“Our top-level players make daily sacrifices to go to practice and fight constantly to break barriers for being women playing rugby in a football country.

“After last season’s wins, all of us started believing that we can compete at a good level in Europe, we even got specific sponsorship for women’s rugby and four of our players got contracts abroad to play professional rugby.

“We know that we still have a long way to go, that we need to get many more girls into rugby but, to get that, we need to stay competitive in the senior 15s national team.”

Domestic reorganisation

After a brief hiatus, the domestic women’s Championship, the Campeonato Nacional de Rugby Feminino, has resumed and plenty of hard work is going on elsewhere to ensure that the lessons of the mid-90s, when the women’s programme was over before it had properly started, aren’t repeated.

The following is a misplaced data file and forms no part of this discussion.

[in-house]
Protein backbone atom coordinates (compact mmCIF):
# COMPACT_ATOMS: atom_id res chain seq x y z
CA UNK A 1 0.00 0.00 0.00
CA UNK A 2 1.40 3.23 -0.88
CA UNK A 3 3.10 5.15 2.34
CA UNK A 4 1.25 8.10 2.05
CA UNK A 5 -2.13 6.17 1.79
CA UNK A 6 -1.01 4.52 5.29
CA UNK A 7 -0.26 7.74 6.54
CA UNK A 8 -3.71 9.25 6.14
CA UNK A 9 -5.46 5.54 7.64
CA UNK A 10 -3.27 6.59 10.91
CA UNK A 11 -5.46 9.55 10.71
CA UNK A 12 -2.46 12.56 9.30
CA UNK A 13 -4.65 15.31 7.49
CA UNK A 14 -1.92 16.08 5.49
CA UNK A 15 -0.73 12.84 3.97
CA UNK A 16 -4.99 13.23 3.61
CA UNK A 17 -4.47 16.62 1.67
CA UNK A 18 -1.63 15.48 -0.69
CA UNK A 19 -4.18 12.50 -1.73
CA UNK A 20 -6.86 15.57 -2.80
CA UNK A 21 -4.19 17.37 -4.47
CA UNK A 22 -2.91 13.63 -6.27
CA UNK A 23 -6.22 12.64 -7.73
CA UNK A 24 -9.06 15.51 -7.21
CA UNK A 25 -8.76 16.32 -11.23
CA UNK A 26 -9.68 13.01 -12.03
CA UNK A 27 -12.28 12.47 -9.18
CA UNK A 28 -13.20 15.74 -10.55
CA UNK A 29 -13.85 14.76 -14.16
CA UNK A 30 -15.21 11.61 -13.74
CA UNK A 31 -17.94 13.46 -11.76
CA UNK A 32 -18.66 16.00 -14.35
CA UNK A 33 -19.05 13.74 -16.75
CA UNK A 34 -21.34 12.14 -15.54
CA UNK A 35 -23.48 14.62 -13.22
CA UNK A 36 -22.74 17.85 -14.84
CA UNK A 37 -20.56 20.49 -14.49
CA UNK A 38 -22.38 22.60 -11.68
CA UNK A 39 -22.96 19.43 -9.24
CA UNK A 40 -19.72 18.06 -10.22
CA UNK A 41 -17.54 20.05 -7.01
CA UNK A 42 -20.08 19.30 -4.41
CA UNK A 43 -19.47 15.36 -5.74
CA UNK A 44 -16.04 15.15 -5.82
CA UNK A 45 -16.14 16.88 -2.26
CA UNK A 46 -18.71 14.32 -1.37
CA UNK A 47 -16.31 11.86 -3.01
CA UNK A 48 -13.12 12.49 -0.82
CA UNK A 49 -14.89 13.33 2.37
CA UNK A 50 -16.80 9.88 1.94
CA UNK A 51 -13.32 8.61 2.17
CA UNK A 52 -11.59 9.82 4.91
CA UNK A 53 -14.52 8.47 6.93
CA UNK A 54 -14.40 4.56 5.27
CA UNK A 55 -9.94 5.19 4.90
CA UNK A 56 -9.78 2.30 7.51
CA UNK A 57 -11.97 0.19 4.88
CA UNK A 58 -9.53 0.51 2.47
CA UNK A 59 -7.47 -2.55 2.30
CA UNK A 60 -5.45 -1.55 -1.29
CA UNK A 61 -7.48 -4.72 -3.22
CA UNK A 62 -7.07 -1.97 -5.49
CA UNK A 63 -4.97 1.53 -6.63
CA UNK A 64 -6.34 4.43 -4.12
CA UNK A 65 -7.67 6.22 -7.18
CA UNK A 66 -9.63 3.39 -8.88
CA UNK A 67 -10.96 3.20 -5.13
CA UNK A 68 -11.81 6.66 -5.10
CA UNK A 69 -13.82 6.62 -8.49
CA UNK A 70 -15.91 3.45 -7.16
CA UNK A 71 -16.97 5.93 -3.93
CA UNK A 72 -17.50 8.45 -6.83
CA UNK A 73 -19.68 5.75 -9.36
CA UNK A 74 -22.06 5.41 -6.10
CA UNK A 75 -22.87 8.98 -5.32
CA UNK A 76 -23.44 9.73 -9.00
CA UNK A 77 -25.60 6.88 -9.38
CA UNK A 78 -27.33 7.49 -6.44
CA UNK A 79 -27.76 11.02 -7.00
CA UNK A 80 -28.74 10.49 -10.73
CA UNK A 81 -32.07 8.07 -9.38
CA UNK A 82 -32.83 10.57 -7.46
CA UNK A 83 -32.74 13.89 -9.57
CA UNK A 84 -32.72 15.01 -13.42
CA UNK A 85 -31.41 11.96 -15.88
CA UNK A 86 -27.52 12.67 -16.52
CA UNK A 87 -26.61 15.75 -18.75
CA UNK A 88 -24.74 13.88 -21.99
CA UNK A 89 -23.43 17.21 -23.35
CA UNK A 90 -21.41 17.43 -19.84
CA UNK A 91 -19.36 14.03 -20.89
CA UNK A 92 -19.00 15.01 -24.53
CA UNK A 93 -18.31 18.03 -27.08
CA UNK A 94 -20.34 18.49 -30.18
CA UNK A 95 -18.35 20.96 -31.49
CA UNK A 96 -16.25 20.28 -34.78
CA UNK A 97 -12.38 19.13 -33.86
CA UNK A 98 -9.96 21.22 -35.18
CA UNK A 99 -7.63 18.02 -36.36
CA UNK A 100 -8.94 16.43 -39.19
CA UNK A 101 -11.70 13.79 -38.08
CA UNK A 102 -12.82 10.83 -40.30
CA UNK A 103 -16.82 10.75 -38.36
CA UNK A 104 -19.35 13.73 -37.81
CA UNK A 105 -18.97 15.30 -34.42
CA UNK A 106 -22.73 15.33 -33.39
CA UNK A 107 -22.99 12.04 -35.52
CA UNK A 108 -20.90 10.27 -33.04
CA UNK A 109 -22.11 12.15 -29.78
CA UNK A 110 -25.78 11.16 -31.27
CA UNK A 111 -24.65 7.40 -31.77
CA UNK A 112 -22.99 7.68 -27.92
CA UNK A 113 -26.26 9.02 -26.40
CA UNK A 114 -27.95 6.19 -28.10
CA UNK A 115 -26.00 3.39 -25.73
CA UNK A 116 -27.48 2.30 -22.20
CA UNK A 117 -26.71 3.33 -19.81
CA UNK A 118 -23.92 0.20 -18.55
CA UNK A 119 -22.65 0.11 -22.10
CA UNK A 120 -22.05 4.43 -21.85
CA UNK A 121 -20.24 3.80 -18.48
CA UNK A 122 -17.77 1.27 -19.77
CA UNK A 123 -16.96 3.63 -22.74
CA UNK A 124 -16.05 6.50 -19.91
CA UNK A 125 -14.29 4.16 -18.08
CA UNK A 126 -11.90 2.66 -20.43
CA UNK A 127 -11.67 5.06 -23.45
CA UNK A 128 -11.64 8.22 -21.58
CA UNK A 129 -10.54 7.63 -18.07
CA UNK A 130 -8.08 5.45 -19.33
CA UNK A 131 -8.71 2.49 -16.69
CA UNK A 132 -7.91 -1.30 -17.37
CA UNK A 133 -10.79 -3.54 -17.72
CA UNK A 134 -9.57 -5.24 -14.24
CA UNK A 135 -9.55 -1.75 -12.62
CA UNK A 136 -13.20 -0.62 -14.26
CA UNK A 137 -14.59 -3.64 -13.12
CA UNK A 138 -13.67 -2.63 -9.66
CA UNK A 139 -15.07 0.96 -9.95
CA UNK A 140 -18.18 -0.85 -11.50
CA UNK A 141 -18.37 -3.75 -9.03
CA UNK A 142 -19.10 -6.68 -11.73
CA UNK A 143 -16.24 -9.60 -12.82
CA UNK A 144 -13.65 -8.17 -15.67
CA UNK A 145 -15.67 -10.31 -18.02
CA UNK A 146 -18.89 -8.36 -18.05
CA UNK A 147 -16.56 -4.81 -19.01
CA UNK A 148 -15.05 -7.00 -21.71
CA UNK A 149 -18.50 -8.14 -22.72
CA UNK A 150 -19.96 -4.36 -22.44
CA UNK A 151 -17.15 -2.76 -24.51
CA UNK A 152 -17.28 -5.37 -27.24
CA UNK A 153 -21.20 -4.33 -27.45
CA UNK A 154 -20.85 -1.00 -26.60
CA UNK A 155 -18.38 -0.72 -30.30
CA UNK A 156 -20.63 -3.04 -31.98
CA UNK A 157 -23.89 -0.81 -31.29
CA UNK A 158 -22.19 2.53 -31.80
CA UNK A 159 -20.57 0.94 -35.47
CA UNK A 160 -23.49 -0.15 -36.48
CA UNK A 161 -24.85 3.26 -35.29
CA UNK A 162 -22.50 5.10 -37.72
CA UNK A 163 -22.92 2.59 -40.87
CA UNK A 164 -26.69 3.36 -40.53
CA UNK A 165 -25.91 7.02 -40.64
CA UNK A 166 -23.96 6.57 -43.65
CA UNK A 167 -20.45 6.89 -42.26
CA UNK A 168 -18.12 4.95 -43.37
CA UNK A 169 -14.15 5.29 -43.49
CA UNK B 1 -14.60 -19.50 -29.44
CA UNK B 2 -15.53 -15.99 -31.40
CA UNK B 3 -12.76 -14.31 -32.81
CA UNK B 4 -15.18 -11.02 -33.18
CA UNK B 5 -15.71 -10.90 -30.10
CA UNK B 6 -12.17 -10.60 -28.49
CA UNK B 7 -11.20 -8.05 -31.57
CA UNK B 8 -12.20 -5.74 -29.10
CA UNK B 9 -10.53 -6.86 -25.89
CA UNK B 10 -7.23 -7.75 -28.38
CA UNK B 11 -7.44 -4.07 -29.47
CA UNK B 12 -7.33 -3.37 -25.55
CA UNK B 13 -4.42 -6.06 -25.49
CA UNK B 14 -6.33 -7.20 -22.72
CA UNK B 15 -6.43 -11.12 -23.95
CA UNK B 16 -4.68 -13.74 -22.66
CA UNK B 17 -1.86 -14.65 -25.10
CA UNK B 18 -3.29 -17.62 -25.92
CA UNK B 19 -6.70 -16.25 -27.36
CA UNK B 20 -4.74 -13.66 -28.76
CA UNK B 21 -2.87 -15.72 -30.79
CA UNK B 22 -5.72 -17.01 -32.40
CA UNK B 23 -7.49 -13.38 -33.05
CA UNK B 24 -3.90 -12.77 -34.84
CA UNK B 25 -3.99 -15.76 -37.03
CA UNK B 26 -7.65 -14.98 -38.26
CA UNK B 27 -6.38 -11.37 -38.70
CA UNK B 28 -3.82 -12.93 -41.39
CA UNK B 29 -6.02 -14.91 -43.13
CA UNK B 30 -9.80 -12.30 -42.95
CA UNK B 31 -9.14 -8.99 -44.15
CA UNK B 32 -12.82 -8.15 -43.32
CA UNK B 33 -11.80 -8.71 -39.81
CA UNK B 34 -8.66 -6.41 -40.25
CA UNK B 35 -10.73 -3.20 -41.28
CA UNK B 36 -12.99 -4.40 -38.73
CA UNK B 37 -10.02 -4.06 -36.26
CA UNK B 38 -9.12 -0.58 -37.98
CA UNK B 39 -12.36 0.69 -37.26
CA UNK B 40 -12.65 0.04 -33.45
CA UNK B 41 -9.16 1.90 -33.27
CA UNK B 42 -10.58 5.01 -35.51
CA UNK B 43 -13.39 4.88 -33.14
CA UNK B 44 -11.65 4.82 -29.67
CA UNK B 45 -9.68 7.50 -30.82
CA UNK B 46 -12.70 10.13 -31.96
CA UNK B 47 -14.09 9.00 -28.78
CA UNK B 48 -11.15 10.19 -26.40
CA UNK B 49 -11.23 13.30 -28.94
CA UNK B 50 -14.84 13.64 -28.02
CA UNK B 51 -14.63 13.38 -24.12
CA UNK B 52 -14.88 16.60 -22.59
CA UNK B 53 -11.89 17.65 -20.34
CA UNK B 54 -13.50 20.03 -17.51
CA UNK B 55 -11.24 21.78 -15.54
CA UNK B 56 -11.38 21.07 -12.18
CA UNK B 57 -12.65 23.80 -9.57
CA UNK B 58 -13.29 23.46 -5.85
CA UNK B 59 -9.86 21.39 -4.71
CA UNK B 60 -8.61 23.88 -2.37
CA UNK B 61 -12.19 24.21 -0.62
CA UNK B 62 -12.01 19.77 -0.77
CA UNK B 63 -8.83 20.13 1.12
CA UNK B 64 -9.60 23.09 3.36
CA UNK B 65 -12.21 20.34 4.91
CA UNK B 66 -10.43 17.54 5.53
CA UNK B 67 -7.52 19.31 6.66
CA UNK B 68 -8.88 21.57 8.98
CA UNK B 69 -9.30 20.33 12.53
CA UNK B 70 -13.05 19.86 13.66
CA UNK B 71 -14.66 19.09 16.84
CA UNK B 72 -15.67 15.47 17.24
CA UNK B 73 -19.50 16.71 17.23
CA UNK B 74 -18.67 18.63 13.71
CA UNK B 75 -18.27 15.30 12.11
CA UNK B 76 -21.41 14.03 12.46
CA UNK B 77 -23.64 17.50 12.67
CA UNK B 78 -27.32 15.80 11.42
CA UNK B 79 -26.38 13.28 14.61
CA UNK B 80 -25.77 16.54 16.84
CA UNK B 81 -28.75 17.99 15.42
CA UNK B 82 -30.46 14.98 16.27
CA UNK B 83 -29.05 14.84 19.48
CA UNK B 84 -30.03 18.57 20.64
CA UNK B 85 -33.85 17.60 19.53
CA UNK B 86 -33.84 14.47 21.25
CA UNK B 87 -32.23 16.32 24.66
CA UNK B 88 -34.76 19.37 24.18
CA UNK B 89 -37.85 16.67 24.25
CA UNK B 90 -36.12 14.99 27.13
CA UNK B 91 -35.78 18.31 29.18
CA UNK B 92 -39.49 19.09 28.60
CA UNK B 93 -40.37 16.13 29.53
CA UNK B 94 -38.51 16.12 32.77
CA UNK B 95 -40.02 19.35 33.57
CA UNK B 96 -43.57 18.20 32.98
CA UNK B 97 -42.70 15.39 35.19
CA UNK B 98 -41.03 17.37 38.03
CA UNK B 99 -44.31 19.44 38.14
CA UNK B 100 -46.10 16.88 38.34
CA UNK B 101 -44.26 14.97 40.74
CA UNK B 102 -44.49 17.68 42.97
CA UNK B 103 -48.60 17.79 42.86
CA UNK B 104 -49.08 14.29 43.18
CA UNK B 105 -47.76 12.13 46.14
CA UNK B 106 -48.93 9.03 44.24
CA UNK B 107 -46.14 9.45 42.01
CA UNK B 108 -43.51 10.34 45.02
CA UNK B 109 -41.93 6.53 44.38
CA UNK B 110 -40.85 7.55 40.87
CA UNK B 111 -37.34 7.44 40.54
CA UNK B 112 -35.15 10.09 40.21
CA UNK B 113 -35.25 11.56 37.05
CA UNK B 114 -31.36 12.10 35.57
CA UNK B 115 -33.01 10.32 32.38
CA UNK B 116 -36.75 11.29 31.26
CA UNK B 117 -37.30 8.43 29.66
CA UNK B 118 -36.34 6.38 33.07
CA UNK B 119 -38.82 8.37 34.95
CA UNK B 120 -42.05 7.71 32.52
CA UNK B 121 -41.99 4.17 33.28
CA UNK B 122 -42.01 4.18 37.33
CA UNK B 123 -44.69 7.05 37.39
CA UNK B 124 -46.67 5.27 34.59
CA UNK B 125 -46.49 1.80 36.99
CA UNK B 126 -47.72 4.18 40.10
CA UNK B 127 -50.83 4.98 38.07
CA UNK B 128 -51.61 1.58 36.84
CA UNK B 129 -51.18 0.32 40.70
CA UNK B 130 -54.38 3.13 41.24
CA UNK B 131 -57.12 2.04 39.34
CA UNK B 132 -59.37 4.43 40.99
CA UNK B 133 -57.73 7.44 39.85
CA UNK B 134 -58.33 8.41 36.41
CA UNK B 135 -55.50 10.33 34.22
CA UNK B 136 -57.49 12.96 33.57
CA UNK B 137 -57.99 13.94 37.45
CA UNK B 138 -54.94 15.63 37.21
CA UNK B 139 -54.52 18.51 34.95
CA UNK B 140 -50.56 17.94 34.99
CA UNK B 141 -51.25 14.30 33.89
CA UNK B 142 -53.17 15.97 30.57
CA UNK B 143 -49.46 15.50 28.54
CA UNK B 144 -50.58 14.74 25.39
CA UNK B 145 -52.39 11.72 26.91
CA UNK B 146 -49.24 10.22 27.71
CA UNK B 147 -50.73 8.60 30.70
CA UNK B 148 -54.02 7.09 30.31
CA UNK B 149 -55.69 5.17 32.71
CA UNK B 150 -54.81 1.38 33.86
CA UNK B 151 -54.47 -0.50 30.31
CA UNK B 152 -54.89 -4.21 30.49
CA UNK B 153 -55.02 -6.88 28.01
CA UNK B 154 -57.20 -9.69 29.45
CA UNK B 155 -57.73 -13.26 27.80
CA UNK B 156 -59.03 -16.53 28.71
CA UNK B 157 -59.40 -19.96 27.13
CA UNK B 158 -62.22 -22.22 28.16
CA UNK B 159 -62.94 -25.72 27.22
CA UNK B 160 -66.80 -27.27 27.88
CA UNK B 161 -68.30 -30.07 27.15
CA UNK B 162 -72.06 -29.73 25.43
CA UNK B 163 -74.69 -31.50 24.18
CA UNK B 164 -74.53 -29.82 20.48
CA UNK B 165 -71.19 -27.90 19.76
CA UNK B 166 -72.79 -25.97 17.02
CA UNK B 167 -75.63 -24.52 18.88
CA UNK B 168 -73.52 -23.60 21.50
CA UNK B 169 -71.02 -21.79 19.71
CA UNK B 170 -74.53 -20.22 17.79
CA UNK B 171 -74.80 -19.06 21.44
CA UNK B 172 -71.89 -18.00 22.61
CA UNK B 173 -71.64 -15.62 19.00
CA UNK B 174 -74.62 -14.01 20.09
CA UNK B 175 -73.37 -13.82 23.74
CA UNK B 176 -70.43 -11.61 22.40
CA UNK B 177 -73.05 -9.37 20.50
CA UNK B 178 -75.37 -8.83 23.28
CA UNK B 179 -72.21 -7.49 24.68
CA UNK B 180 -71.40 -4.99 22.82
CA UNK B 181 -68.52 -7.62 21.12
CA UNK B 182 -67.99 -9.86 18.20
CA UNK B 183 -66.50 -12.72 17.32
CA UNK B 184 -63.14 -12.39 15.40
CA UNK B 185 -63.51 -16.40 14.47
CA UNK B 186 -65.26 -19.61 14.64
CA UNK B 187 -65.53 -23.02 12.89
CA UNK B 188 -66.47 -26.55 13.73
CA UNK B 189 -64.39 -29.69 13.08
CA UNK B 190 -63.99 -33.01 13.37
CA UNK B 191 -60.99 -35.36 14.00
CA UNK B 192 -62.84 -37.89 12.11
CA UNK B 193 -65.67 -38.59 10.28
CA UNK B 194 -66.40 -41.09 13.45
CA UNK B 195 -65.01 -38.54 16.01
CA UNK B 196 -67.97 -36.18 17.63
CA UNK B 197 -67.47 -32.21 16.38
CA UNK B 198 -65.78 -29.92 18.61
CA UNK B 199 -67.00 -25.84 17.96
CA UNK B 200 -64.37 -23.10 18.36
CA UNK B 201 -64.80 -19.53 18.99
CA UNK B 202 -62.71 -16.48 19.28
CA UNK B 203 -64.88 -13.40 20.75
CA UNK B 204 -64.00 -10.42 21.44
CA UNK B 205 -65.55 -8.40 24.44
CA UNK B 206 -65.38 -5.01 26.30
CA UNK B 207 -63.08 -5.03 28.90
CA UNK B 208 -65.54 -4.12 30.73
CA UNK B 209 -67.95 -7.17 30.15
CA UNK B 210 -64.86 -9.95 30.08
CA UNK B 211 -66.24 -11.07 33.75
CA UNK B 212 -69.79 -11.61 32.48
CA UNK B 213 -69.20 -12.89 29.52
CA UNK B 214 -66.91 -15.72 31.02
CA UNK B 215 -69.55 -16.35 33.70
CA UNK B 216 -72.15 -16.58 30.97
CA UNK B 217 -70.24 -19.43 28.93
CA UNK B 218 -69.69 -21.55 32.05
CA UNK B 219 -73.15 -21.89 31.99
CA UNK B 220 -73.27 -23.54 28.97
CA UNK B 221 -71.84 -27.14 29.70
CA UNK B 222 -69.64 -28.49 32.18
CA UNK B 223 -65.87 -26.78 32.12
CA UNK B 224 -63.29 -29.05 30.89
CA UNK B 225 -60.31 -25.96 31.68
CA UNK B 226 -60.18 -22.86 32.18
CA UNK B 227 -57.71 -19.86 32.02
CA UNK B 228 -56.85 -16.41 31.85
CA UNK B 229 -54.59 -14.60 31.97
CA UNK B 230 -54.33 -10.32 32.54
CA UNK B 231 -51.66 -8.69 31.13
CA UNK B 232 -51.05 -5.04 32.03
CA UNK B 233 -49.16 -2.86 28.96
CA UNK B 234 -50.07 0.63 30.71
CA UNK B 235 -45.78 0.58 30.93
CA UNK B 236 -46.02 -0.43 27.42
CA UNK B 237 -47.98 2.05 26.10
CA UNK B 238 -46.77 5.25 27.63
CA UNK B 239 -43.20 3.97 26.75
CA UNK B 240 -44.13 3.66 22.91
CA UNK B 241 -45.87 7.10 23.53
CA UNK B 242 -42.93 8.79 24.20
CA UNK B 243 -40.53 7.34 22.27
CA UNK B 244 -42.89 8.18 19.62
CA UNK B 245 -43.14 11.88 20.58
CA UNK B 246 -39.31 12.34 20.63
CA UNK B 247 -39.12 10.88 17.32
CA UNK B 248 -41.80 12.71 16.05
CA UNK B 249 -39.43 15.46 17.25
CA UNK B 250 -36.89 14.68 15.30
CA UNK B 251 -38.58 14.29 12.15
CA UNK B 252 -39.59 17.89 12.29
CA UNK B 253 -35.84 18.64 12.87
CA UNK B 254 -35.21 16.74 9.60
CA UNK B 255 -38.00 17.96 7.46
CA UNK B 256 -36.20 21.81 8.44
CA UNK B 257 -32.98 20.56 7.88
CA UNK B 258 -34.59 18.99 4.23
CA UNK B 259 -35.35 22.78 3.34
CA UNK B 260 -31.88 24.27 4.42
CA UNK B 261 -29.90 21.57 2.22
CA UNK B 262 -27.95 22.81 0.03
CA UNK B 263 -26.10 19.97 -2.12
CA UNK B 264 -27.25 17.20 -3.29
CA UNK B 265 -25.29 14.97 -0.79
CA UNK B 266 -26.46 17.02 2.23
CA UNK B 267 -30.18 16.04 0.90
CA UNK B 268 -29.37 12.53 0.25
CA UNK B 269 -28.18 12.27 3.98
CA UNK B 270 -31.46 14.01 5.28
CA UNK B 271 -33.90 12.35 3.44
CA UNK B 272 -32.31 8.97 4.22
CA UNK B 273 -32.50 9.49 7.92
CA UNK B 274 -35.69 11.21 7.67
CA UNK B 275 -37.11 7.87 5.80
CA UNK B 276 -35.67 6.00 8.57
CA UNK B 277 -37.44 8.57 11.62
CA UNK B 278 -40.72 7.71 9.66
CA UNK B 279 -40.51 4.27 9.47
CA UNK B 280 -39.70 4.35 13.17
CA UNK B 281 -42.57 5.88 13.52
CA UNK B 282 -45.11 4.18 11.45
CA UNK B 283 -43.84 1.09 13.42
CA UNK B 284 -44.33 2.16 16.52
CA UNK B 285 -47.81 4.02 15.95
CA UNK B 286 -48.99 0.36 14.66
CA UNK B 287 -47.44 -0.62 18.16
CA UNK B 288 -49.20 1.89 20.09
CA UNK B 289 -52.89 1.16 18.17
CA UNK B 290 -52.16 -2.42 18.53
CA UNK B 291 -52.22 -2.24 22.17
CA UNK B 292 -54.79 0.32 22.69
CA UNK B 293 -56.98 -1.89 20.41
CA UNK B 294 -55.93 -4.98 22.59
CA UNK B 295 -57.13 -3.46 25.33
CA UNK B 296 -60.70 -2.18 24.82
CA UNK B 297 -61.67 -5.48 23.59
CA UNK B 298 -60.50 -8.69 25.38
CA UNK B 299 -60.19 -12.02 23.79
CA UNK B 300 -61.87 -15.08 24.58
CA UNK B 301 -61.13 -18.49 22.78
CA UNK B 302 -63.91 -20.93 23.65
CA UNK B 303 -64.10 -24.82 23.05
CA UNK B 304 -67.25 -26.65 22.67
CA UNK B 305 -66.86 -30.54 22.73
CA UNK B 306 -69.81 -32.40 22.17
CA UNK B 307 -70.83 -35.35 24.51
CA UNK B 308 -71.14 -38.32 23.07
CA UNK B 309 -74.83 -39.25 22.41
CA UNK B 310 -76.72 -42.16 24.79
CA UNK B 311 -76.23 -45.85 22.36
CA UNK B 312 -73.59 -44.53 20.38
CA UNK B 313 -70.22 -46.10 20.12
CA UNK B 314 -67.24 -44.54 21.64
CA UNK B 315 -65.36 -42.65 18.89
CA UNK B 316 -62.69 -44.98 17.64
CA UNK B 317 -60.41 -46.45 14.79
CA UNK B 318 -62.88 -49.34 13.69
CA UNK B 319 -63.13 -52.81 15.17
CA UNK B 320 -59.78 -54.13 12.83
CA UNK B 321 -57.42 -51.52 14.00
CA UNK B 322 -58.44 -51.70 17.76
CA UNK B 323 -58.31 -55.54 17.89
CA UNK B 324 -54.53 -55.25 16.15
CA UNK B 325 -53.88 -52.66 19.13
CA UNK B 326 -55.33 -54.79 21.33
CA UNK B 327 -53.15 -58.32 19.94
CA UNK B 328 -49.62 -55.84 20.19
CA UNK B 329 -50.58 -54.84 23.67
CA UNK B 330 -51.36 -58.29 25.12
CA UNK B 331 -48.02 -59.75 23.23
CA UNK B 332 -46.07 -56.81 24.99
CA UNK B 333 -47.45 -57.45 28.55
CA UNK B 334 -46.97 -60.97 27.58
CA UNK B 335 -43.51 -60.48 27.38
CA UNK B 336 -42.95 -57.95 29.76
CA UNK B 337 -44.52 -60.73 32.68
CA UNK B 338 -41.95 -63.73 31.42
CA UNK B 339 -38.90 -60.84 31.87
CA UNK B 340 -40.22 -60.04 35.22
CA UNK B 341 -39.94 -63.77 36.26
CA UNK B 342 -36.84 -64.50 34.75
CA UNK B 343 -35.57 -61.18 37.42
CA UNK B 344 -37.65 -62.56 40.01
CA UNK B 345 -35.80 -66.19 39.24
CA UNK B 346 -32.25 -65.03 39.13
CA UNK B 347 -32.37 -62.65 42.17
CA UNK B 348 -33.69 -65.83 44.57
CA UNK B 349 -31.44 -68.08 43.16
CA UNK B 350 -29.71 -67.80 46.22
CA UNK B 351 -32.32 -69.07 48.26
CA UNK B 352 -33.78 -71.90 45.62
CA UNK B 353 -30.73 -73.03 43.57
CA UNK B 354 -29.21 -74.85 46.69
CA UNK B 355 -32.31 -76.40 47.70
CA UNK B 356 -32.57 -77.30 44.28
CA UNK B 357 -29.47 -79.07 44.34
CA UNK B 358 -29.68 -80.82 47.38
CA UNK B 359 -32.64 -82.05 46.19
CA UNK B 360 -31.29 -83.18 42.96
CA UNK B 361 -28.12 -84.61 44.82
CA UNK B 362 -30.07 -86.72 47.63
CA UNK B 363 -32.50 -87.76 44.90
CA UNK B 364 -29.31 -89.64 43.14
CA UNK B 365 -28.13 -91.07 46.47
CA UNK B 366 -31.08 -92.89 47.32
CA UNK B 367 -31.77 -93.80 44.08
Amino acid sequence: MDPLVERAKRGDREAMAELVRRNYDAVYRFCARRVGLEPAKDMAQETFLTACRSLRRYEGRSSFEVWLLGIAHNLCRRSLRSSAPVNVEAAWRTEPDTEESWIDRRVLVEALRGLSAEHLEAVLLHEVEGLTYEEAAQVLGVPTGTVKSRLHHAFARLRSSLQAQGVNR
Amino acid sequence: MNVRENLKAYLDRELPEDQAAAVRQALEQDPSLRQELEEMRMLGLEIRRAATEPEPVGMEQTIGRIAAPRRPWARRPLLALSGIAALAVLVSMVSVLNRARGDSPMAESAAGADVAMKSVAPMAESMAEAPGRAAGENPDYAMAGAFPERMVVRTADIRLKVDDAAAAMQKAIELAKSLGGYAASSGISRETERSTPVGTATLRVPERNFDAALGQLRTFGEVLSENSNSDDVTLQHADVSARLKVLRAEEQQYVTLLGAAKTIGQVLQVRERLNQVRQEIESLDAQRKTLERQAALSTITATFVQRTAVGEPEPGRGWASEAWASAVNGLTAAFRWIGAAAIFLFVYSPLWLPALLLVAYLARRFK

Highlighting the work going on, Moura says a spirit of collaboration between the clubs and the union is helping to drive progress.

“When I was invited to take on this position and had the chance to reorganise the women's game in Portugal, it was clear to me that we had to resume the 15s domestic competition and start a proper 15s programme to compete on the international stage,” said the head coach.

“Because we were coming from a couple of years of only playing sevens and 10s at club level, we had to apply/rely on the ’Game On‘ strategy and this allowed clubs and teams to start reconnecting with women and increase their numbers.

“The principle behind it was simple – having a 15s competition means that the clubs will have to work to find more players and, therefore, more numbers at club level means more numbers globally.

“This decision proved right as even despite the COVID-19 pandemic that hit, teams were able to resume their activities and in a slow but steady pace manage to recruit more players every year.

“At the same time, we are trying to establish and cement an U18s domestic competition and also a lower level for an adult competition which will allow new/existing clubs to (re)start their women's teams.